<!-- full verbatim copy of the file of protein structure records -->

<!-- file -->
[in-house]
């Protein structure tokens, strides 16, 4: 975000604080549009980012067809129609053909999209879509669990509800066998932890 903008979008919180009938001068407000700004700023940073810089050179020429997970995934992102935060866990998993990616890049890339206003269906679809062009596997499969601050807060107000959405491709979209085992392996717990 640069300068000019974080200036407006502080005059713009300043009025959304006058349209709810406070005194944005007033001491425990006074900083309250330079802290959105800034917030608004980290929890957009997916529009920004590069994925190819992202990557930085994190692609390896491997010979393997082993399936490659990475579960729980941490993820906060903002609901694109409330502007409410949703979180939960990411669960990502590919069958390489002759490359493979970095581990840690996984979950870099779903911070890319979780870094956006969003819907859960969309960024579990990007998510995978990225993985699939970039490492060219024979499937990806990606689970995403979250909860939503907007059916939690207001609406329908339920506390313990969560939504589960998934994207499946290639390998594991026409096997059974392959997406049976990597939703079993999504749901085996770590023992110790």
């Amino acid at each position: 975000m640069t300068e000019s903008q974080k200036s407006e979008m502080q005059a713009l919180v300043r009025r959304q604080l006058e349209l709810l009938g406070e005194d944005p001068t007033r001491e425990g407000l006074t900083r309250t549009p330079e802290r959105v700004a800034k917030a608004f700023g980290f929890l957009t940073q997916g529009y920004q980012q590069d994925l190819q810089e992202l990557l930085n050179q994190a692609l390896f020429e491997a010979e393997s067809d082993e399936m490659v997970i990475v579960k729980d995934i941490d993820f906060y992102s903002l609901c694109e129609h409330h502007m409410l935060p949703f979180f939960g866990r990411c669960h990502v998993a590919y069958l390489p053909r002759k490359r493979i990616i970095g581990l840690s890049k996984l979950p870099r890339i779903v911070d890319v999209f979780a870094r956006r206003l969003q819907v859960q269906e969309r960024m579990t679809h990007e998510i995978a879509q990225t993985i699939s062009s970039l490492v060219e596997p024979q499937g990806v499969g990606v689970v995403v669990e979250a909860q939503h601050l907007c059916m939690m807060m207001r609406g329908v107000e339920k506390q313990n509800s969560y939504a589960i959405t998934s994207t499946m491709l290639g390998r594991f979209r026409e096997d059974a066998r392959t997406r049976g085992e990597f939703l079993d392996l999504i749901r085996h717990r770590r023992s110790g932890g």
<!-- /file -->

[in-house]
């Protein structure tokens, strides 16, 4: 975000604080549009980012067809129609053909999209879509669990509800066998932890 903008979008919180009938001068407000700004700023940073810089050179020429997970995934992102935060866990998993990616890049890339206003269906679809062009596997499969601050807060107000959405491709979209085992392996717990 640069300068000019974080200036407006502080005059713009300043009025959304006058349209709810406070005194944005007033001491425990006074900083309250330079802290959105800034917030608004980290929890957009997916529009920004590069994925190819992202990557930085994190692609390896491997010979393997082993399936490659990475579960729980941490993820906060903002609901694109409330502007409410949703979180939960990411669960990502590919069958390489002759490359493979970095581990840690996984979950870099779903911070890319979780870094956006969003819907859960969309960024579990990007998510995978990225993985699939970039490492060219024979499937990806990606689970995403979250909860939503907007059916939690207001609406329908339920506390313990969560939504589960998934994207499946290639390998594991026409096997059974392959997406049976990597939703079993999504749901085996770590023992110790």
């Amino acid at each position: 975000m640069t300068e000019s903008q974080k200036s407006e979008m502080q005059a713009l919180v300043r009025r959304q604080l006058e349209l709810l009938g406070e005194d944005p001068t007033r001491e425990g407000l006074t900083r309250t549009p330079e802290r959105v700004a800034k917030a608004f700023g980290f929890l957009t940073q997916g529009y920004q980012q590069d994925l190819q810089e992202l990557l930085n050179q994190a692609l390896f020429e491997a010979e393997s067809d082993e399936m490659v997970i990475v579960k729980d995934i941490d993820f906060y992102s903002l609901c694109e129609h409330h502007m409410l935060p949703f979180f939960g866990r990411c669960h990502v998993a590919y069958l390489p053909r002759k490359r493979i990616i970095g581990l840690s890049k996984l979950p870099r890339i779903v911070d890319v999209f979780a870094r956006r206003l969003q819907v859960q269906e969309r960024m579990t679809h990007e998510i995978a879509q990225t993985i699939s062009s970039l490492v060219e596997p024979q499937g990806v499969g990606v689970v995403v669990e979250a909860q939503h601050l907007c059916m939690m807060m207001r609406g329908v107000e339920k506390q313990n509800s969560y939504a589960i959405t998934s994207t499946m491709l290639g390998r594991f979209r026409e096997d059974a066998r392959t997406r049976g085992e990597f939703l079993d392996l999504i749901r085996h717990r770590r023992s110790g932890g």